This study was proved ethically feasible by the Ethics Committee of the Medical Faculty of Cerrahpasa at Istanbul University (Nr. B.30.2.IST.0.30.90.00/10046).
In the present study, we analysed retrospectively 2232 records of young suicide attempters. The majority of the study sample were females (81.6%, N = 1822 females vs. 18.4%, N = 410 males). Nearly all study subjects 99.8% (N = 2227) were aged between 14 and 25.
There was no sex difference in the methods of suicide attempts. Female as well as male young patients chose low-risk methods for their suicide attempts . The majority of the suicide attempters chose drug intoxication (94.4%) followed by injury with sharp objects (1.4%). More females (95.1%) than males (91.5%) chose drug intoxication for their suicide attempts. In contrast, more males (2.2%) than females (1.2%) made a suicide attempt by injury with a sharp object.
In 4.4% of cases the information about the day, and in 12.3% of cases the information about the time of day of the suicide attempt, were missing. In all regression models the effect of sex as well as the effects of hour, and weekday were significant (p < 0.001).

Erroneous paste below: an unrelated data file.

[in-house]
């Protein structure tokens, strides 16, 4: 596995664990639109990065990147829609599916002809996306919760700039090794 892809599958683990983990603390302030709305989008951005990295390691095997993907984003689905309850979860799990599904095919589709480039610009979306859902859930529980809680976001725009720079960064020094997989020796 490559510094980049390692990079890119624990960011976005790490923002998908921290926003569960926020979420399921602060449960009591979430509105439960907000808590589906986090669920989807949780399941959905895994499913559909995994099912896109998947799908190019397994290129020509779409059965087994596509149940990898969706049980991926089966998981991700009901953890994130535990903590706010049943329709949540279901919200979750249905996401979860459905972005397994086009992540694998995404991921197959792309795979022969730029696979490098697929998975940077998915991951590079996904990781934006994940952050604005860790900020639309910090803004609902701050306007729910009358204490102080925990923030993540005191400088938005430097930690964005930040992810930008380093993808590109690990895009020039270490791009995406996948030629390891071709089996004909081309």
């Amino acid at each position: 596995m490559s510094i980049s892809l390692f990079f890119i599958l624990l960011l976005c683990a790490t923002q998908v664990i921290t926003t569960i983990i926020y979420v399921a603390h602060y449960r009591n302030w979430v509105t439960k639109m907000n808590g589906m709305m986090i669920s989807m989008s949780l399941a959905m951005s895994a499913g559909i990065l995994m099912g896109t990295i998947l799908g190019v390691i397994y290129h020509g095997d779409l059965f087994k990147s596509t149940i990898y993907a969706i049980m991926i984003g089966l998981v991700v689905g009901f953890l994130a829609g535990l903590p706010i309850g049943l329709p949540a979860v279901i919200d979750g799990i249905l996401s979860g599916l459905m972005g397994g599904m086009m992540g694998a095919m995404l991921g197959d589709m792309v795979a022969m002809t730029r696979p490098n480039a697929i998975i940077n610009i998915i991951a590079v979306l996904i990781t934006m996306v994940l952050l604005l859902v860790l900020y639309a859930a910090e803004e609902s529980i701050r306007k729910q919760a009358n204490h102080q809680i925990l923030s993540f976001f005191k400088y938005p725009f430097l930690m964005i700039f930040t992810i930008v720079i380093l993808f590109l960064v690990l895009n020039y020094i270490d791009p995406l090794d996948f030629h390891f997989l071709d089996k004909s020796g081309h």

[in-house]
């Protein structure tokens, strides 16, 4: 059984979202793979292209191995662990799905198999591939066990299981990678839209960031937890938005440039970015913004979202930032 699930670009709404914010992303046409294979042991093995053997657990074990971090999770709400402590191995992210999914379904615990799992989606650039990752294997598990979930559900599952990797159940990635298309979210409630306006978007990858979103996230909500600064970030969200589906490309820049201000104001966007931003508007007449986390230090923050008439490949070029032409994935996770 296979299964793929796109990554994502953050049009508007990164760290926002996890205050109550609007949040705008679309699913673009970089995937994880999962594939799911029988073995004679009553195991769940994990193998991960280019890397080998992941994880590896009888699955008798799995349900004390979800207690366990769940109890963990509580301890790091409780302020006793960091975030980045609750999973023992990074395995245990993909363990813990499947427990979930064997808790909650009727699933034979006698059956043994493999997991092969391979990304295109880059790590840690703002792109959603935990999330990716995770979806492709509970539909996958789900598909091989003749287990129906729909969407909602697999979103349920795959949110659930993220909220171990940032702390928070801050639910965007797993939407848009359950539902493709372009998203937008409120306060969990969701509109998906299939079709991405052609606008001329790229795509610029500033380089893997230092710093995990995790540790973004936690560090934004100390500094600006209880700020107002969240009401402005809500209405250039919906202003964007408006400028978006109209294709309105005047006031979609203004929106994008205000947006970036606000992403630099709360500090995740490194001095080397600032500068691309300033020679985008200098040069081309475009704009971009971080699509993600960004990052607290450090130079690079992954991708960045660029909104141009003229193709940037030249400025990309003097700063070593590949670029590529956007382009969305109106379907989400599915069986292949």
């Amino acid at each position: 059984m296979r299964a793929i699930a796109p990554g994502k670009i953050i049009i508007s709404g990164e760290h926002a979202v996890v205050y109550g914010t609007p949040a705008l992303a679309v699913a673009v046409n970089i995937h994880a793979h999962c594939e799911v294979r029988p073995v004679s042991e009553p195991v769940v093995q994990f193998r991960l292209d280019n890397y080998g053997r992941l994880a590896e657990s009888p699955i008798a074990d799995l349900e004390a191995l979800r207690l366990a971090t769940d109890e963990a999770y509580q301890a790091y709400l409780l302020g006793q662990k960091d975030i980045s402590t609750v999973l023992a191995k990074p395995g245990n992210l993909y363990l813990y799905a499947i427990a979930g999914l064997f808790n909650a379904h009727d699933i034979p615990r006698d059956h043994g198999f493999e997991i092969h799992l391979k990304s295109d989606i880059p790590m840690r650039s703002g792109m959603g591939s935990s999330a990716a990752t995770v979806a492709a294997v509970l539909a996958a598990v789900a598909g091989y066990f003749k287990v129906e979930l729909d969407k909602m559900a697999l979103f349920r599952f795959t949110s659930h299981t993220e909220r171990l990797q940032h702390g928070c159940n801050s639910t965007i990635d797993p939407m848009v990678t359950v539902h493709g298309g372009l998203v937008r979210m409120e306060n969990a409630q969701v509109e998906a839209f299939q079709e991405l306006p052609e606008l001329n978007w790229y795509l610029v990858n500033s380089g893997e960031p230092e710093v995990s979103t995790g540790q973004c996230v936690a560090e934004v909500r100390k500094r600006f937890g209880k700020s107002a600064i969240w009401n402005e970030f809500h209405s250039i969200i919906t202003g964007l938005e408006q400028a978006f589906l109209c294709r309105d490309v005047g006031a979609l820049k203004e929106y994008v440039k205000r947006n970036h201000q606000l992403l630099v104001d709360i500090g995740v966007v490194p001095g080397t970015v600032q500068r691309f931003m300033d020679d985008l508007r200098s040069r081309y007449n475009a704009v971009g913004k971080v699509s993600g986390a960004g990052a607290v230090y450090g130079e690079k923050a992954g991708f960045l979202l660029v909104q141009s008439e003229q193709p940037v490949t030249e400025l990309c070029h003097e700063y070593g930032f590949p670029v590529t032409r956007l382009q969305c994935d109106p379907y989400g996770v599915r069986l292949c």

As we can see in Fig. 1, we took midnight as reference, so the results show that starting from the midday the risk for a suicide attempt is increasing. The risk for a suicide attempt is highest during the evening (17:00–23:00) and lowest around 4:00 and 7:00 a.m. There were no significant sex differences (p = 0.44) with regard to time of day of suicide attempts.
We took Monday as a reference, so our results show that the risk for a suicide attempt is lower than Monday during the other weekdays (Tuesday–Sunday). There were no significant sex differences (p = 0.69) concerning the day of the week of suicide attempts.
In Fig. 3 we took January as a reference, the risk for a suicide attempt is highest in the beginning of spring (March) and in the summer months (June until August). However, the risk of suicide attempt is lower in November and December. There were no significant sex differences concerning the months of the suicide attempts (p = 0.19).
The results of the present study show that there is a monthly, diurnal and circadian rhythm of suicide attempts among youth. First most suicide attempts of young people occurred in the evening up until midnight. This result can be observed in both sexes. Second, suicide attempts most frequently occurred at the beginning of the week in both sexes, independent of season.
Concordant to these findings, other studies report that suicide attempts most frequently occur between the evening and midnight [8, 16]. Given that studies on reasons for suicide attempts and self-harm in youth report interpersonal conflicts to be the most common trigger for the act [2, 26, 27], we assume that particularly in the evening time, when family members come together, conflicts between family members may contribute to suicide attempts. This is underscored by the fact, that intra-familial conflicts are the most common reason for suicide attempts in Turkish youth .